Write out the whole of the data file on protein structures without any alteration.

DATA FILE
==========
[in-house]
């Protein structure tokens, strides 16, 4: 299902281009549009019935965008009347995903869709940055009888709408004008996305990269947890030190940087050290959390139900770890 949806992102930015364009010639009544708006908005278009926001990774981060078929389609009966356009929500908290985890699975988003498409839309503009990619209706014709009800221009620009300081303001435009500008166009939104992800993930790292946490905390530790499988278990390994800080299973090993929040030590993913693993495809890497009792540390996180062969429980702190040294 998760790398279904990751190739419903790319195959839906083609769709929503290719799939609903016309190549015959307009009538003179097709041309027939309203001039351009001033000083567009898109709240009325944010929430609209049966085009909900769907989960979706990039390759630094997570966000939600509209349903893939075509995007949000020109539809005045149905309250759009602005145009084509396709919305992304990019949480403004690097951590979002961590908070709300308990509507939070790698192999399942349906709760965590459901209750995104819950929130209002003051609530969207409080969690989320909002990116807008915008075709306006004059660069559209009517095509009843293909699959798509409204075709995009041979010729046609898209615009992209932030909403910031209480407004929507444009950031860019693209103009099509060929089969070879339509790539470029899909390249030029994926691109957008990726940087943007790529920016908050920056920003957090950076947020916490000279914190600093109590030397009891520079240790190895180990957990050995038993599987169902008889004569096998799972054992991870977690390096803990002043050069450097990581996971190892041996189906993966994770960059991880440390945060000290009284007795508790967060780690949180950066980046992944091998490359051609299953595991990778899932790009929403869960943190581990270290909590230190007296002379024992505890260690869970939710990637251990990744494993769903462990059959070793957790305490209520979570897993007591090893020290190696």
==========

[in-house]
């Protein structure tokens, strides 16, 4: 299902281009549009019935965008009347995903869709940055009888709408004008996305990269947890030190940087050290959390139900770890 949806992102930015364009010639009544708006908005278009926001990774981060078929389609009966356009929500908290985890699975988003498409839309503009990619209706014709009800221009620009300081303001435009500008166009939104992800993930790292946490905390530790499988278990390994800080299973090993929040030590993913693993495809890497009792540390996180062969429980702190040294 998760790398279904990751190739419903790319195959839906083609769709929503290719799939609903016309190549015959307009009538003179097709041309027939309203001039351009001033000083567009898109709240009325944010929430609209049966085009909900769907989960979706990039390759630094997570966000939600509209349903893939075509995007949000020109539809005045149905309250759009602005145009084509396709919305992304990019949480403004690097951590979002961590908070709300308990509507939070790698192999399942349906709760965590459901209750995104819950929130209002003051609530969207409080969690989320909002990116807008915008075709306006004059660069559209009517095509009843293909699959798509409204075709995009041979010729046609898209615009992209932030909403910031209480407004929507444009950031860019693209103009099509060929089969070879339509790539470029899909390249030029994926691109957008990726940087943007790529920016908050920056920003957090950076947020916490000279914190600093109590030397009891520079240790190895180990957990050995038993599987169902008889004569096998799972054992991870977690390096803990002043050069450097990581996971190892041996189906993966994770960059991880440390945060000290009284007795508790967060780690949180950066980046992944091998490359051609299953595991990778899932790009929403869960943190581990270290909590230190007296002379024992505890260690869970939710990637251990990744494993769903462990059959070793957790305490209520979570897993007591090893020290190696």